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Fire, Water, and a Risen Savior
From the early centuries of the church, the Easter Vigil has been a vivid way of celebrating Christ's resurrection and our own redemption.
After the long darkness of Lent, the brief exultation of Palm Sunday, and the sorrow of Maundy Thursday and Good Friday, Easter morning dawns. While the secular world sleeps, or reads its New York Times, or hands out bunnies, eggs, and jelly beans to its eager children, the Christian community gathers around a different set of symbols: lilies, trumpets, spring clothes, Easter cantatas, the "Hallelujah Chorus," darkness, fire, water, oil, bread, wine … Wait—what?
Of all Christian celebrations of the events of Christ's life, our modern Easter traditions have perhaps strayed farthest from the ways the early church marked the day—or rather, the days, for they saw Holy Week, and especially its holiest hours from Thursday night to Sunday morning, as an indivisible unit. The New Testament makes clear that early Christians began to meet on the first day of the week (Acts 20:7,11) to "break bread" and celebrate Jesus' resurrection. But though every Sunday was thus a "little Easter," the early church also drew attention to the events of Jesus' last days through what they called the Pascha (taken from the Hebrew word for Passover, and held at the same time of the year). They read Scripture and celebrated the Eucharist to commemorate Jesus' triumphal entry, Last Supper, betrayal, crucifixion, burial, and resurrection. 1 Corinthians 5:7-8 may be a New Testament reference to this festival, and it was certainly being celebrated by the second century, when controversy arose as to whether it should be commemorated on a Sunday or on the date of Passover itself.
Because Paul had described baptism with the imagery of death and resurrection (Romans 6:4-5), the time surrounding Pascha became associated with the baptism of new converts. Tertullian's treatise on baptism (ca. 200) mentions Passover as the most appropriate time for this sacrament. The famous third-century liturgical document The Apostolic Tradition is one of our earliest descriptions of a period of fasting on the Friday and Saturday before Easter, culminating in an all-night vigil on Saturday evening. (In addition to emphasizing a symbolic movement from darkness to light, the vigil took over the idea from Judaism that the religious day begins at sundown.) That night, new Christians were baptized, anointed with oil, and received their first Communion with the community. The inscription on the Lateran baptistery in Rome, which dates from a century or two later, expresses the mood of this celebration: "Sinner, sink beneath this sacred surf that swallows age and spits up youth. Sinner, they know no enmity who are by one font, one Spirit, one faith made one. Sinner, shudder not at sin's kind and number, for those born here are holy."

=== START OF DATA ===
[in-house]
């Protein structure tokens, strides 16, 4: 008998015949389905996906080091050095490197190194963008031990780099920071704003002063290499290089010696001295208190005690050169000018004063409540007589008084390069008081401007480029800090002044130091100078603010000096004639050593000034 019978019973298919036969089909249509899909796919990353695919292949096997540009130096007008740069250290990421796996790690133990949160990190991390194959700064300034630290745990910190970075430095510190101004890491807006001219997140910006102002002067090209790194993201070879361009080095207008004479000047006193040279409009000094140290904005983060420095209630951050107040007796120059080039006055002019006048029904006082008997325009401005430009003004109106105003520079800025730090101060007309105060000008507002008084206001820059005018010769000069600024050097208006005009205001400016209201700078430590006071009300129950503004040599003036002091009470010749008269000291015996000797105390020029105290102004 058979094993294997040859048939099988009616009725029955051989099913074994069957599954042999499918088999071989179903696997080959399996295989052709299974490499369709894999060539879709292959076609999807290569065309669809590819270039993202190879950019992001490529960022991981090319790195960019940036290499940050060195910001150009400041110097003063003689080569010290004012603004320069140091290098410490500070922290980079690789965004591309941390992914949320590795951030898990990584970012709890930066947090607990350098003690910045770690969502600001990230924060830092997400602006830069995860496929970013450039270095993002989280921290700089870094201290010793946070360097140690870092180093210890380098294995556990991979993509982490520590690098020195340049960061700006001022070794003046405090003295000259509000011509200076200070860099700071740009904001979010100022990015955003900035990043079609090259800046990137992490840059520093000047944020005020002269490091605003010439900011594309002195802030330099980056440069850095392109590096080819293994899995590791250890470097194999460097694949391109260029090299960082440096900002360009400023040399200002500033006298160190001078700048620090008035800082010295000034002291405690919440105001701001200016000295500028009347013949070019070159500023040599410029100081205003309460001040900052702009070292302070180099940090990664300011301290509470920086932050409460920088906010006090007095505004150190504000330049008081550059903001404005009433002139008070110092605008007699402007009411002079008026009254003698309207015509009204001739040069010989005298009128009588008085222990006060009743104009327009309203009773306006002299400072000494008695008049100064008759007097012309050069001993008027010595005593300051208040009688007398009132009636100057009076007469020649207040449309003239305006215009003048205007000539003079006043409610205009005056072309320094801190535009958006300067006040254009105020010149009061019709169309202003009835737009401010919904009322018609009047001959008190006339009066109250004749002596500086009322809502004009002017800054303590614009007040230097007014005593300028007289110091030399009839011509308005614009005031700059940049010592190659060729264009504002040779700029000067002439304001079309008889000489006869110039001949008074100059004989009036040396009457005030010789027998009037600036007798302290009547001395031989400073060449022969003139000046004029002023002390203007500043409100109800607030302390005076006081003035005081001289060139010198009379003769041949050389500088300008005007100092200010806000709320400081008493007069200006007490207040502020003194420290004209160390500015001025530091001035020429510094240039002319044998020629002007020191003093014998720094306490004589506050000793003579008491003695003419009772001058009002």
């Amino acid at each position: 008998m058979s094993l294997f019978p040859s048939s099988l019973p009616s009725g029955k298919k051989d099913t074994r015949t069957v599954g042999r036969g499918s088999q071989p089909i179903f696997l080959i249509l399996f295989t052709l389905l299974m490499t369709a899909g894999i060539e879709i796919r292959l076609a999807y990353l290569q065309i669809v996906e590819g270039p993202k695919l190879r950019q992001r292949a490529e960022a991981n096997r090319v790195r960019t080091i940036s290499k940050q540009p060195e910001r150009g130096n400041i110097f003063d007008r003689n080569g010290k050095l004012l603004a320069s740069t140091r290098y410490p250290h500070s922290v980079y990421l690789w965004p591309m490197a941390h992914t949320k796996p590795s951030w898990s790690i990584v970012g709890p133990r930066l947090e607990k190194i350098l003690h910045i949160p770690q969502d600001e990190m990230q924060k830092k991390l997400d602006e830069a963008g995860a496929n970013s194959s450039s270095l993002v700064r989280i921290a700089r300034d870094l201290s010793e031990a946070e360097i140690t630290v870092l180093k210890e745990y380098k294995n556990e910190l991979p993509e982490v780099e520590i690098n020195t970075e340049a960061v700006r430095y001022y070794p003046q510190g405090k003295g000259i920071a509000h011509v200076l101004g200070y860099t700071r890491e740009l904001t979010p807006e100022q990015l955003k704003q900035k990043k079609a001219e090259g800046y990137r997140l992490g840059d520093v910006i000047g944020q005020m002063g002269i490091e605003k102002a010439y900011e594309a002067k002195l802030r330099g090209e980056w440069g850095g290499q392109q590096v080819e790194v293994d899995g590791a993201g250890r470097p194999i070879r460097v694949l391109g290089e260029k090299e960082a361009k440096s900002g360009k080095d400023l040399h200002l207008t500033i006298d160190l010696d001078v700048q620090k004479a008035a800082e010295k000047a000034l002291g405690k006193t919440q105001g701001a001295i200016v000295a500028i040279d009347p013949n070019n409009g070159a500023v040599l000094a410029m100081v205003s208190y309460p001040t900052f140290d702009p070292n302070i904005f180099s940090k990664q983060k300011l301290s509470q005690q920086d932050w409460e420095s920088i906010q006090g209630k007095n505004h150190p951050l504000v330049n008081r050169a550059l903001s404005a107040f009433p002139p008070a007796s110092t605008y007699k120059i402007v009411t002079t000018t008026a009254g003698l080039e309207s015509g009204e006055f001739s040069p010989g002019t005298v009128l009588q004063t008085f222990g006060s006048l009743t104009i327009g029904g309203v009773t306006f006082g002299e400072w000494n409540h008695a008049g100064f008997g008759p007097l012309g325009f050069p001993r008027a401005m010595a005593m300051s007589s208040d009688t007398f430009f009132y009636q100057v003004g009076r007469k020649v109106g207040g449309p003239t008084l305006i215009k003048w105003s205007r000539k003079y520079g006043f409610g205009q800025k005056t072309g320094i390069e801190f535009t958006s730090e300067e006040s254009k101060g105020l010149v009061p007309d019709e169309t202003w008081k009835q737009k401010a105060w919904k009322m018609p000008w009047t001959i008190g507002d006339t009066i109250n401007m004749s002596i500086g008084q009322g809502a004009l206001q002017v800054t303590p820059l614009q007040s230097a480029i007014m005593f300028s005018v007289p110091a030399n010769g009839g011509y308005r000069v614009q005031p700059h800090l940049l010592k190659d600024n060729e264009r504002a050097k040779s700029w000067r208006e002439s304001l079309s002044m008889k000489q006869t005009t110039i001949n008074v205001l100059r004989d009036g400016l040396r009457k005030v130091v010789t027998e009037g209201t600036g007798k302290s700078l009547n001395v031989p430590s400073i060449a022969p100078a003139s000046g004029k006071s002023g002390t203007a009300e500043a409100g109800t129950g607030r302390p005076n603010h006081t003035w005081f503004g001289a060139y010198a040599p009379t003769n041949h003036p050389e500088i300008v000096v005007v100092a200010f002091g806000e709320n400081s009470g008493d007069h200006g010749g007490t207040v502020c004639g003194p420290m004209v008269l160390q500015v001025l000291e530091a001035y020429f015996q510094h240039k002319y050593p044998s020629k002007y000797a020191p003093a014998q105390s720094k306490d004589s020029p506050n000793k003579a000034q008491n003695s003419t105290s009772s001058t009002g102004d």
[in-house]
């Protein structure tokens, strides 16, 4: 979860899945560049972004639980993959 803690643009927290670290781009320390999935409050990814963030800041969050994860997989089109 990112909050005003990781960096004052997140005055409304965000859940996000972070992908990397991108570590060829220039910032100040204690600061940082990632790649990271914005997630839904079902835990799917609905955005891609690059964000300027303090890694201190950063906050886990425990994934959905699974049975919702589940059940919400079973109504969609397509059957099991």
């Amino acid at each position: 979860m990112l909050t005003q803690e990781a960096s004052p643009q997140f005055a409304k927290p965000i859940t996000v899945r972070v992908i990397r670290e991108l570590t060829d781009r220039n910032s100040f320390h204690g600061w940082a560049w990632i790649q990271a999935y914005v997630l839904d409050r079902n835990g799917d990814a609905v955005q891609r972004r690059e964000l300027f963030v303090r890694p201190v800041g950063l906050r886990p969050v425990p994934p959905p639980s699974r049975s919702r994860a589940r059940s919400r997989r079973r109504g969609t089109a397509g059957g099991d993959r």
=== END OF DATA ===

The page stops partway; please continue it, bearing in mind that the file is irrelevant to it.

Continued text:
The Vigil through the centuries
By the fourth century, the celebration of Pascha had expanded both backwards to give us our modern outline of Holy Week, and forward into the "Great Fifty Days" of rejoicing between Easter Day and Pentecost—when, Augustine tells us, "there is no fasting and we pray standing, which is a sign of resurrection." Egeria, a Christian pilgrim who journeyed to Jerusalem, observed that this expansion of the festival developed to accommodate the large number of pilgrims, who could not visit all the holy places at the same time.
The main features of the Easter Vigil service survived unchanged (though elaborated) in the Western church into the Middle Ages. These features included the kindling of "new fire," used to light a Paschal candle to burn throughout the Easter Season; a series of four to twelve readings telling the story of salvation history from the Old Testament (always including the stories of creation and the Exodus) plus Epistle and Gospel readings; the blessing of "new water" and the celebration of baptisms; and (after a great ringing of bells as the congregation sang the Gloria, not to mention a considerable number of alleluias sprinkled throughout the whole service) the Eucharistic meal. The new fire and new water, in particular, were symbolic of both Christ's resurrection and (through baptism) our own.
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